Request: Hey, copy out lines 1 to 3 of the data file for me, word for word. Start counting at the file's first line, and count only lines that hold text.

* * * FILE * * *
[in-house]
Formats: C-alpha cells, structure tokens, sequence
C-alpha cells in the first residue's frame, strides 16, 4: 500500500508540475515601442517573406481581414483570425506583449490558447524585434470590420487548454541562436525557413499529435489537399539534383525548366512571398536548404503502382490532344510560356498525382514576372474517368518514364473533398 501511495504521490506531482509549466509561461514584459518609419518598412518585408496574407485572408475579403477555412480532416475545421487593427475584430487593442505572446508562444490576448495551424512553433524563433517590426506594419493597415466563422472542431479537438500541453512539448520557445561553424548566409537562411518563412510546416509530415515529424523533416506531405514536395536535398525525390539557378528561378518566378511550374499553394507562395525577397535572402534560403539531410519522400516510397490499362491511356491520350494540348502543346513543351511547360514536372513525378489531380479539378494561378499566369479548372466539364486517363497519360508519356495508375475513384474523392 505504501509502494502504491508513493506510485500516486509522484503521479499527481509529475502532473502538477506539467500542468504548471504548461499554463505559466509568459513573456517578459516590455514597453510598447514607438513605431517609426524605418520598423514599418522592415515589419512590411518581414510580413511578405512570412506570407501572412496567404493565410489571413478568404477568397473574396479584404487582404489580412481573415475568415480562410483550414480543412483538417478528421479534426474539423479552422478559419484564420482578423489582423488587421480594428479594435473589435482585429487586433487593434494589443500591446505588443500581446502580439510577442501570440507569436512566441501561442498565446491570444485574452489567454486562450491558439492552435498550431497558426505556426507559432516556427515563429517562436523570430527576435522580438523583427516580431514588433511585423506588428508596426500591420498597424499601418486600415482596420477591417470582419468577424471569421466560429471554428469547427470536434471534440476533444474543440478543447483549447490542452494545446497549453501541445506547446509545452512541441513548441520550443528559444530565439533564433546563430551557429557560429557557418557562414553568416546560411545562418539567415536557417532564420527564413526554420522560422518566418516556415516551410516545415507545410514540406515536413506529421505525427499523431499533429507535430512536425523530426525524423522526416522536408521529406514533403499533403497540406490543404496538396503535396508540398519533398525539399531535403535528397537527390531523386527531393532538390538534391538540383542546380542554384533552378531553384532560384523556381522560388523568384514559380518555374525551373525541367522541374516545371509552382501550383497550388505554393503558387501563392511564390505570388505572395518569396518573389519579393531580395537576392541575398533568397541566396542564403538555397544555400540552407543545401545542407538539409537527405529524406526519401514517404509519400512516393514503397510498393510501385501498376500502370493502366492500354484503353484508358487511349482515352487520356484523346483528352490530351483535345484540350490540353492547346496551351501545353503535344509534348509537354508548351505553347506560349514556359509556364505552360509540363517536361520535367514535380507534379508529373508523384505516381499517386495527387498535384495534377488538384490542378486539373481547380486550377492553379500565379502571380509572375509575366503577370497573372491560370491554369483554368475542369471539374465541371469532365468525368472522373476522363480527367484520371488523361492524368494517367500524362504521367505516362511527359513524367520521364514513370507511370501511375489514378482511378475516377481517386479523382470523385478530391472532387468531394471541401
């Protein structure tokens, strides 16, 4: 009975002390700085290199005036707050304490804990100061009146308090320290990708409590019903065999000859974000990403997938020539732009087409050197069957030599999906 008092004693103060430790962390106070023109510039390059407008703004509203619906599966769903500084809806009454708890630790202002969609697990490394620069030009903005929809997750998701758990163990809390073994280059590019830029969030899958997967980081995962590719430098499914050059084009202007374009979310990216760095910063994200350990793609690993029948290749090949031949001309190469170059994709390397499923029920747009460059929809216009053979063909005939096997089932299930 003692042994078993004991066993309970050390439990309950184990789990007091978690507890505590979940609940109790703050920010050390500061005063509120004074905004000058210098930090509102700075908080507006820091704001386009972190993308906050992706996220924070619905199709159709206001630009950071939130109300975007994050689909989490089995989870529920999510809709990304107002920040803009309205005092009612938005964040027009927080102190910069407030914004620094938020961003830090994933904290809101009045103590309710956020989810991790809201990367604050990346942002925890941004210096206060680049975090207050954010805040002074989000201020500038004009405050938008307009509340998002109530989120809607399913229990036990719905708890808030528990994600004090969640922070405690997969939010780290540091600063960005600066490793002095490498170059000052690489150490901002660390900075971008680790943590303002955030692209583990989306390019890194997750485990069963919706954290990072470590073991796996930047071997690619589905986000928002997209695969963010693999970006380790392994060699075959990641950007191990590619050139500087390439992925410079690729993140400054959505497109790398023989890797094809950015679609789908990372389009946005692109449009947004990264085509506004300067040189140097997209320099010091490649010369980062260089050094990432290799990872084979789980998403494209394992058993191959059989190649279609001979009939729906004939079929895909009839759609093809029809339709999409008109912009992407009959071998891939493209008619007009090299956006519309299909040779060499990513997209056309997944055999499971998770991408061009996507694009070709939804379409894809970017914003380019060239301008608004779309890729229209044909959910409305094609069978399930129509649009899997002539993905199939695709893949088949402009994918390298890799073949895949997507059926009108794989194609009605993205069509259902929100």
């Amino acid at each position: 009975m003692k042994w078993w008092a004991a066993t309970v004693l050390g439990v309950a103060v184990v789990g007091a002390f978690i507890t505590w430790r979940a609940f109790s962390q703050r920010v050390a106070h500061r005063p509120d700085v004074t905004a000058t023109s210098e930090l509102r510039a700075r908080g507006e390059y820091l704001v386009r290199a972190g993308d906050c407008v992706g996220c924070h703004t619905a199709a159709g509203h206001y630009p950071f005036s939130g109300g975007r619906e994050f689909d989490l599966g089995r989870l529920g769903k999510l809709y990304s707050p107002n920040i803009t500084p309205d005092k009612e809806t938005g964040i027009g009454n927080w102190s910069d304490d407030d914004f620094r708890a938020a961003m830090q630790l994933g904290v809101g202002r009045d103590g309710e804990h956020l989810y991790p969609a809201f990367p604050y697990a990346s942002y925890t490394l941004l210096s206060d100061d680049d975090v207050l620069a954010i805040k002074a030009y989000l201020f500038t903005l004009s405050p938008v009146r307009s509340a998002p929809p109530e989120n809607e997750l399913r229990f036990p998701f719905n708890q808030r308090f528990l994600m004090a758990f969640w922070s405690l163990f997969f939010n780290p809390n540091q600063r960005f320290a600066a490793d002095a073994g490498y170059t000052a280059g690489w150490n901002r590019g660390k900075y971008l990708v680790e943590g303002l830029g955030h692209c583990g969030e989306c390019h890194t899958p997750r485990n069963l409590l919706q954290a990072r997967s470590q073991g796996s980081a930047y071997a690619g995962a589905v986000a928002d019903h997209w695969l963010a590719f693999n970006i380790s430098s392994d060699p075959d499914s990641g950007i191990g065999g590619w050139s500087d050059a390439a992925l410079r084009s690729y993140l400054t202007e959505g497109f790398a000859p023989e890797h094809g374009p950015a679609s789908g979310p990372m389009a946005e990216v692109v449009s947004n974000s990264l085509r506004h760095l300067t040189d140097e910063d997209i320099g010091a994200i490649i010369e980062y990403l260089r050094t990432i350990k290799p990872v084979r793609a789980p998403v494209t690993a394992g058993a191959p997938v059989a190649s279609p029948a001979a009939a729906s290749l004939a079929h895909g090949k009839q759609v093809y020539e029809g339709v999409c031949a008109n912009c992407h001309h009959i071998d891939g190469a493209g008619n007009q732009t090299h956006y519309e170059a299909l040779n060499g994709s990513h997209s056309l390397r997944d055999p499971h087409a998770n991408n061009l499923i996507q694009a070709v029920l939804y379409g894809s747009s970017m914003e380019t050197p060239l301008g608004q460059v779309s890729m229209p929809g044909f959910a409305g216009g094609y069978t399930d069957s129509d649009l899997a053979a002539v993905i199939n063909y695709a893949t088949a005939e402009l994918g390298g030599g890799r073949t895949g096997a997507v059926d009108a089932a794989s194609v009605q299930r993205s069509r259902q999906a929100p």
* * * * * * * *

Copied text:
[in-house]
Formats: C-alpha cells, structure tokens, sequence
C-alpha cells in the first residue's frame, strides 16, 4: 500500500508540475515601442517573406481581414483570425506583449490558447524585434470590420487548454541562436525557413499529435489537399539534383525548366512571398536548404503502382490532344510560356498525382514576372474517368518514364473533398 501511495504521490506531482509549466509561461514584459518609419518598412518585408496574407485572408475579403477555412480532416475545421487593427475584430487593442505572446508562444490576448495551424512553433524563433517590426506594419493597415466563422472542431479537438500541453512539448520557445561553424548566409537562411518563412510546416509530415515529424523533416506531405514536395536535398525525390539557378528561378518566378511550374499553394507562395525577397535572402534560403539531410519522400516510397490499362491511356491520350494540348502543346513543351511547360514536372513525378489531380479539378494561378499566369479548372466539364486517363497519360508519356495508375475513384474523392 505504501509502494502504491508513493506510485500516486509522484503521479499527481509529475502532473502538477506539467500542468504548471504548461499554463505559466509568459513573456517578459516590455514597453510598447514607438513605431517609426524605418520598423514599418522592415515589419512590411518581414510580413511578405512570412506570407501572412496567404493565410489571413478568404477568397473574396479584404487582404489580412481573415475568415480562410483550414480543412483538417478528421479534426474539423479552422478559419484564420482578423489582423488587421480594428479594435473589435482585429487586433487593434494589443500591446505588443500581446502580439510577442501570440507569436512566441501561442498565446491570444485574452489567454486562450491558439492552435498550431497558426505556426507559432516556427515563429517562436523570430527576435522580438523583427516580431514588433511585423506588428508596426500591420498597424499601418486600415482596420477591417470582419468577424471569421466560429471554428469547427470536434471534440476533444474543440478543447483549447490542452494545446497549453501541445506547446509545452512541441513548441520550443528559444530565439533564433546563430551557429557560429557557418557562414553568416546560411545562418539567415536557417532564420527564413526554420522560422518566418516556415516551410516545415507545410514540406515536413506529421505525427499523431499533429507535430512536425523530426525524423522526416522536408521529406514533403499533403497540406490543404496538396503535396508540398519533398525539399531535403535528397537527390531523386527531393532538390538534391538540383542546380542554384533552378531553384532560384523556381522560388523568384514559380518555374525551373525541367522541374516545371509552382501550383497550388505554393503558387501563392511564390505570388505572395518569396518573389519579393531580395537576392541575398533568397541566396542564403538555397544555400540552407543545401545542407538539409537527405529524406526519401514517404509519400512516393514503397510498393510501385501498376500502370493502366492500354484503353484508358487511349482515352487520356484523346483528352490530351483535345484540350490540353492547346496551351501545353503535344509534348509537354508548351505553347506560349514556359509556364505552360509540363517536361520535367514535380507534379508529373508523384505516381499517386495527387498535384495534377488538384490542378486539373481547380486550377492553379500565379502571380509572375509575366503577370497573372491560370491554369483554368475542369471539374465541371469532365468525368472522373476522363480527367484520371488523361492524368494517367500524362504521367505516362511527359513524367520521364514513370507511370501511375489514378482511378475516377481517386479523382470523385478530391472532387468531394471541401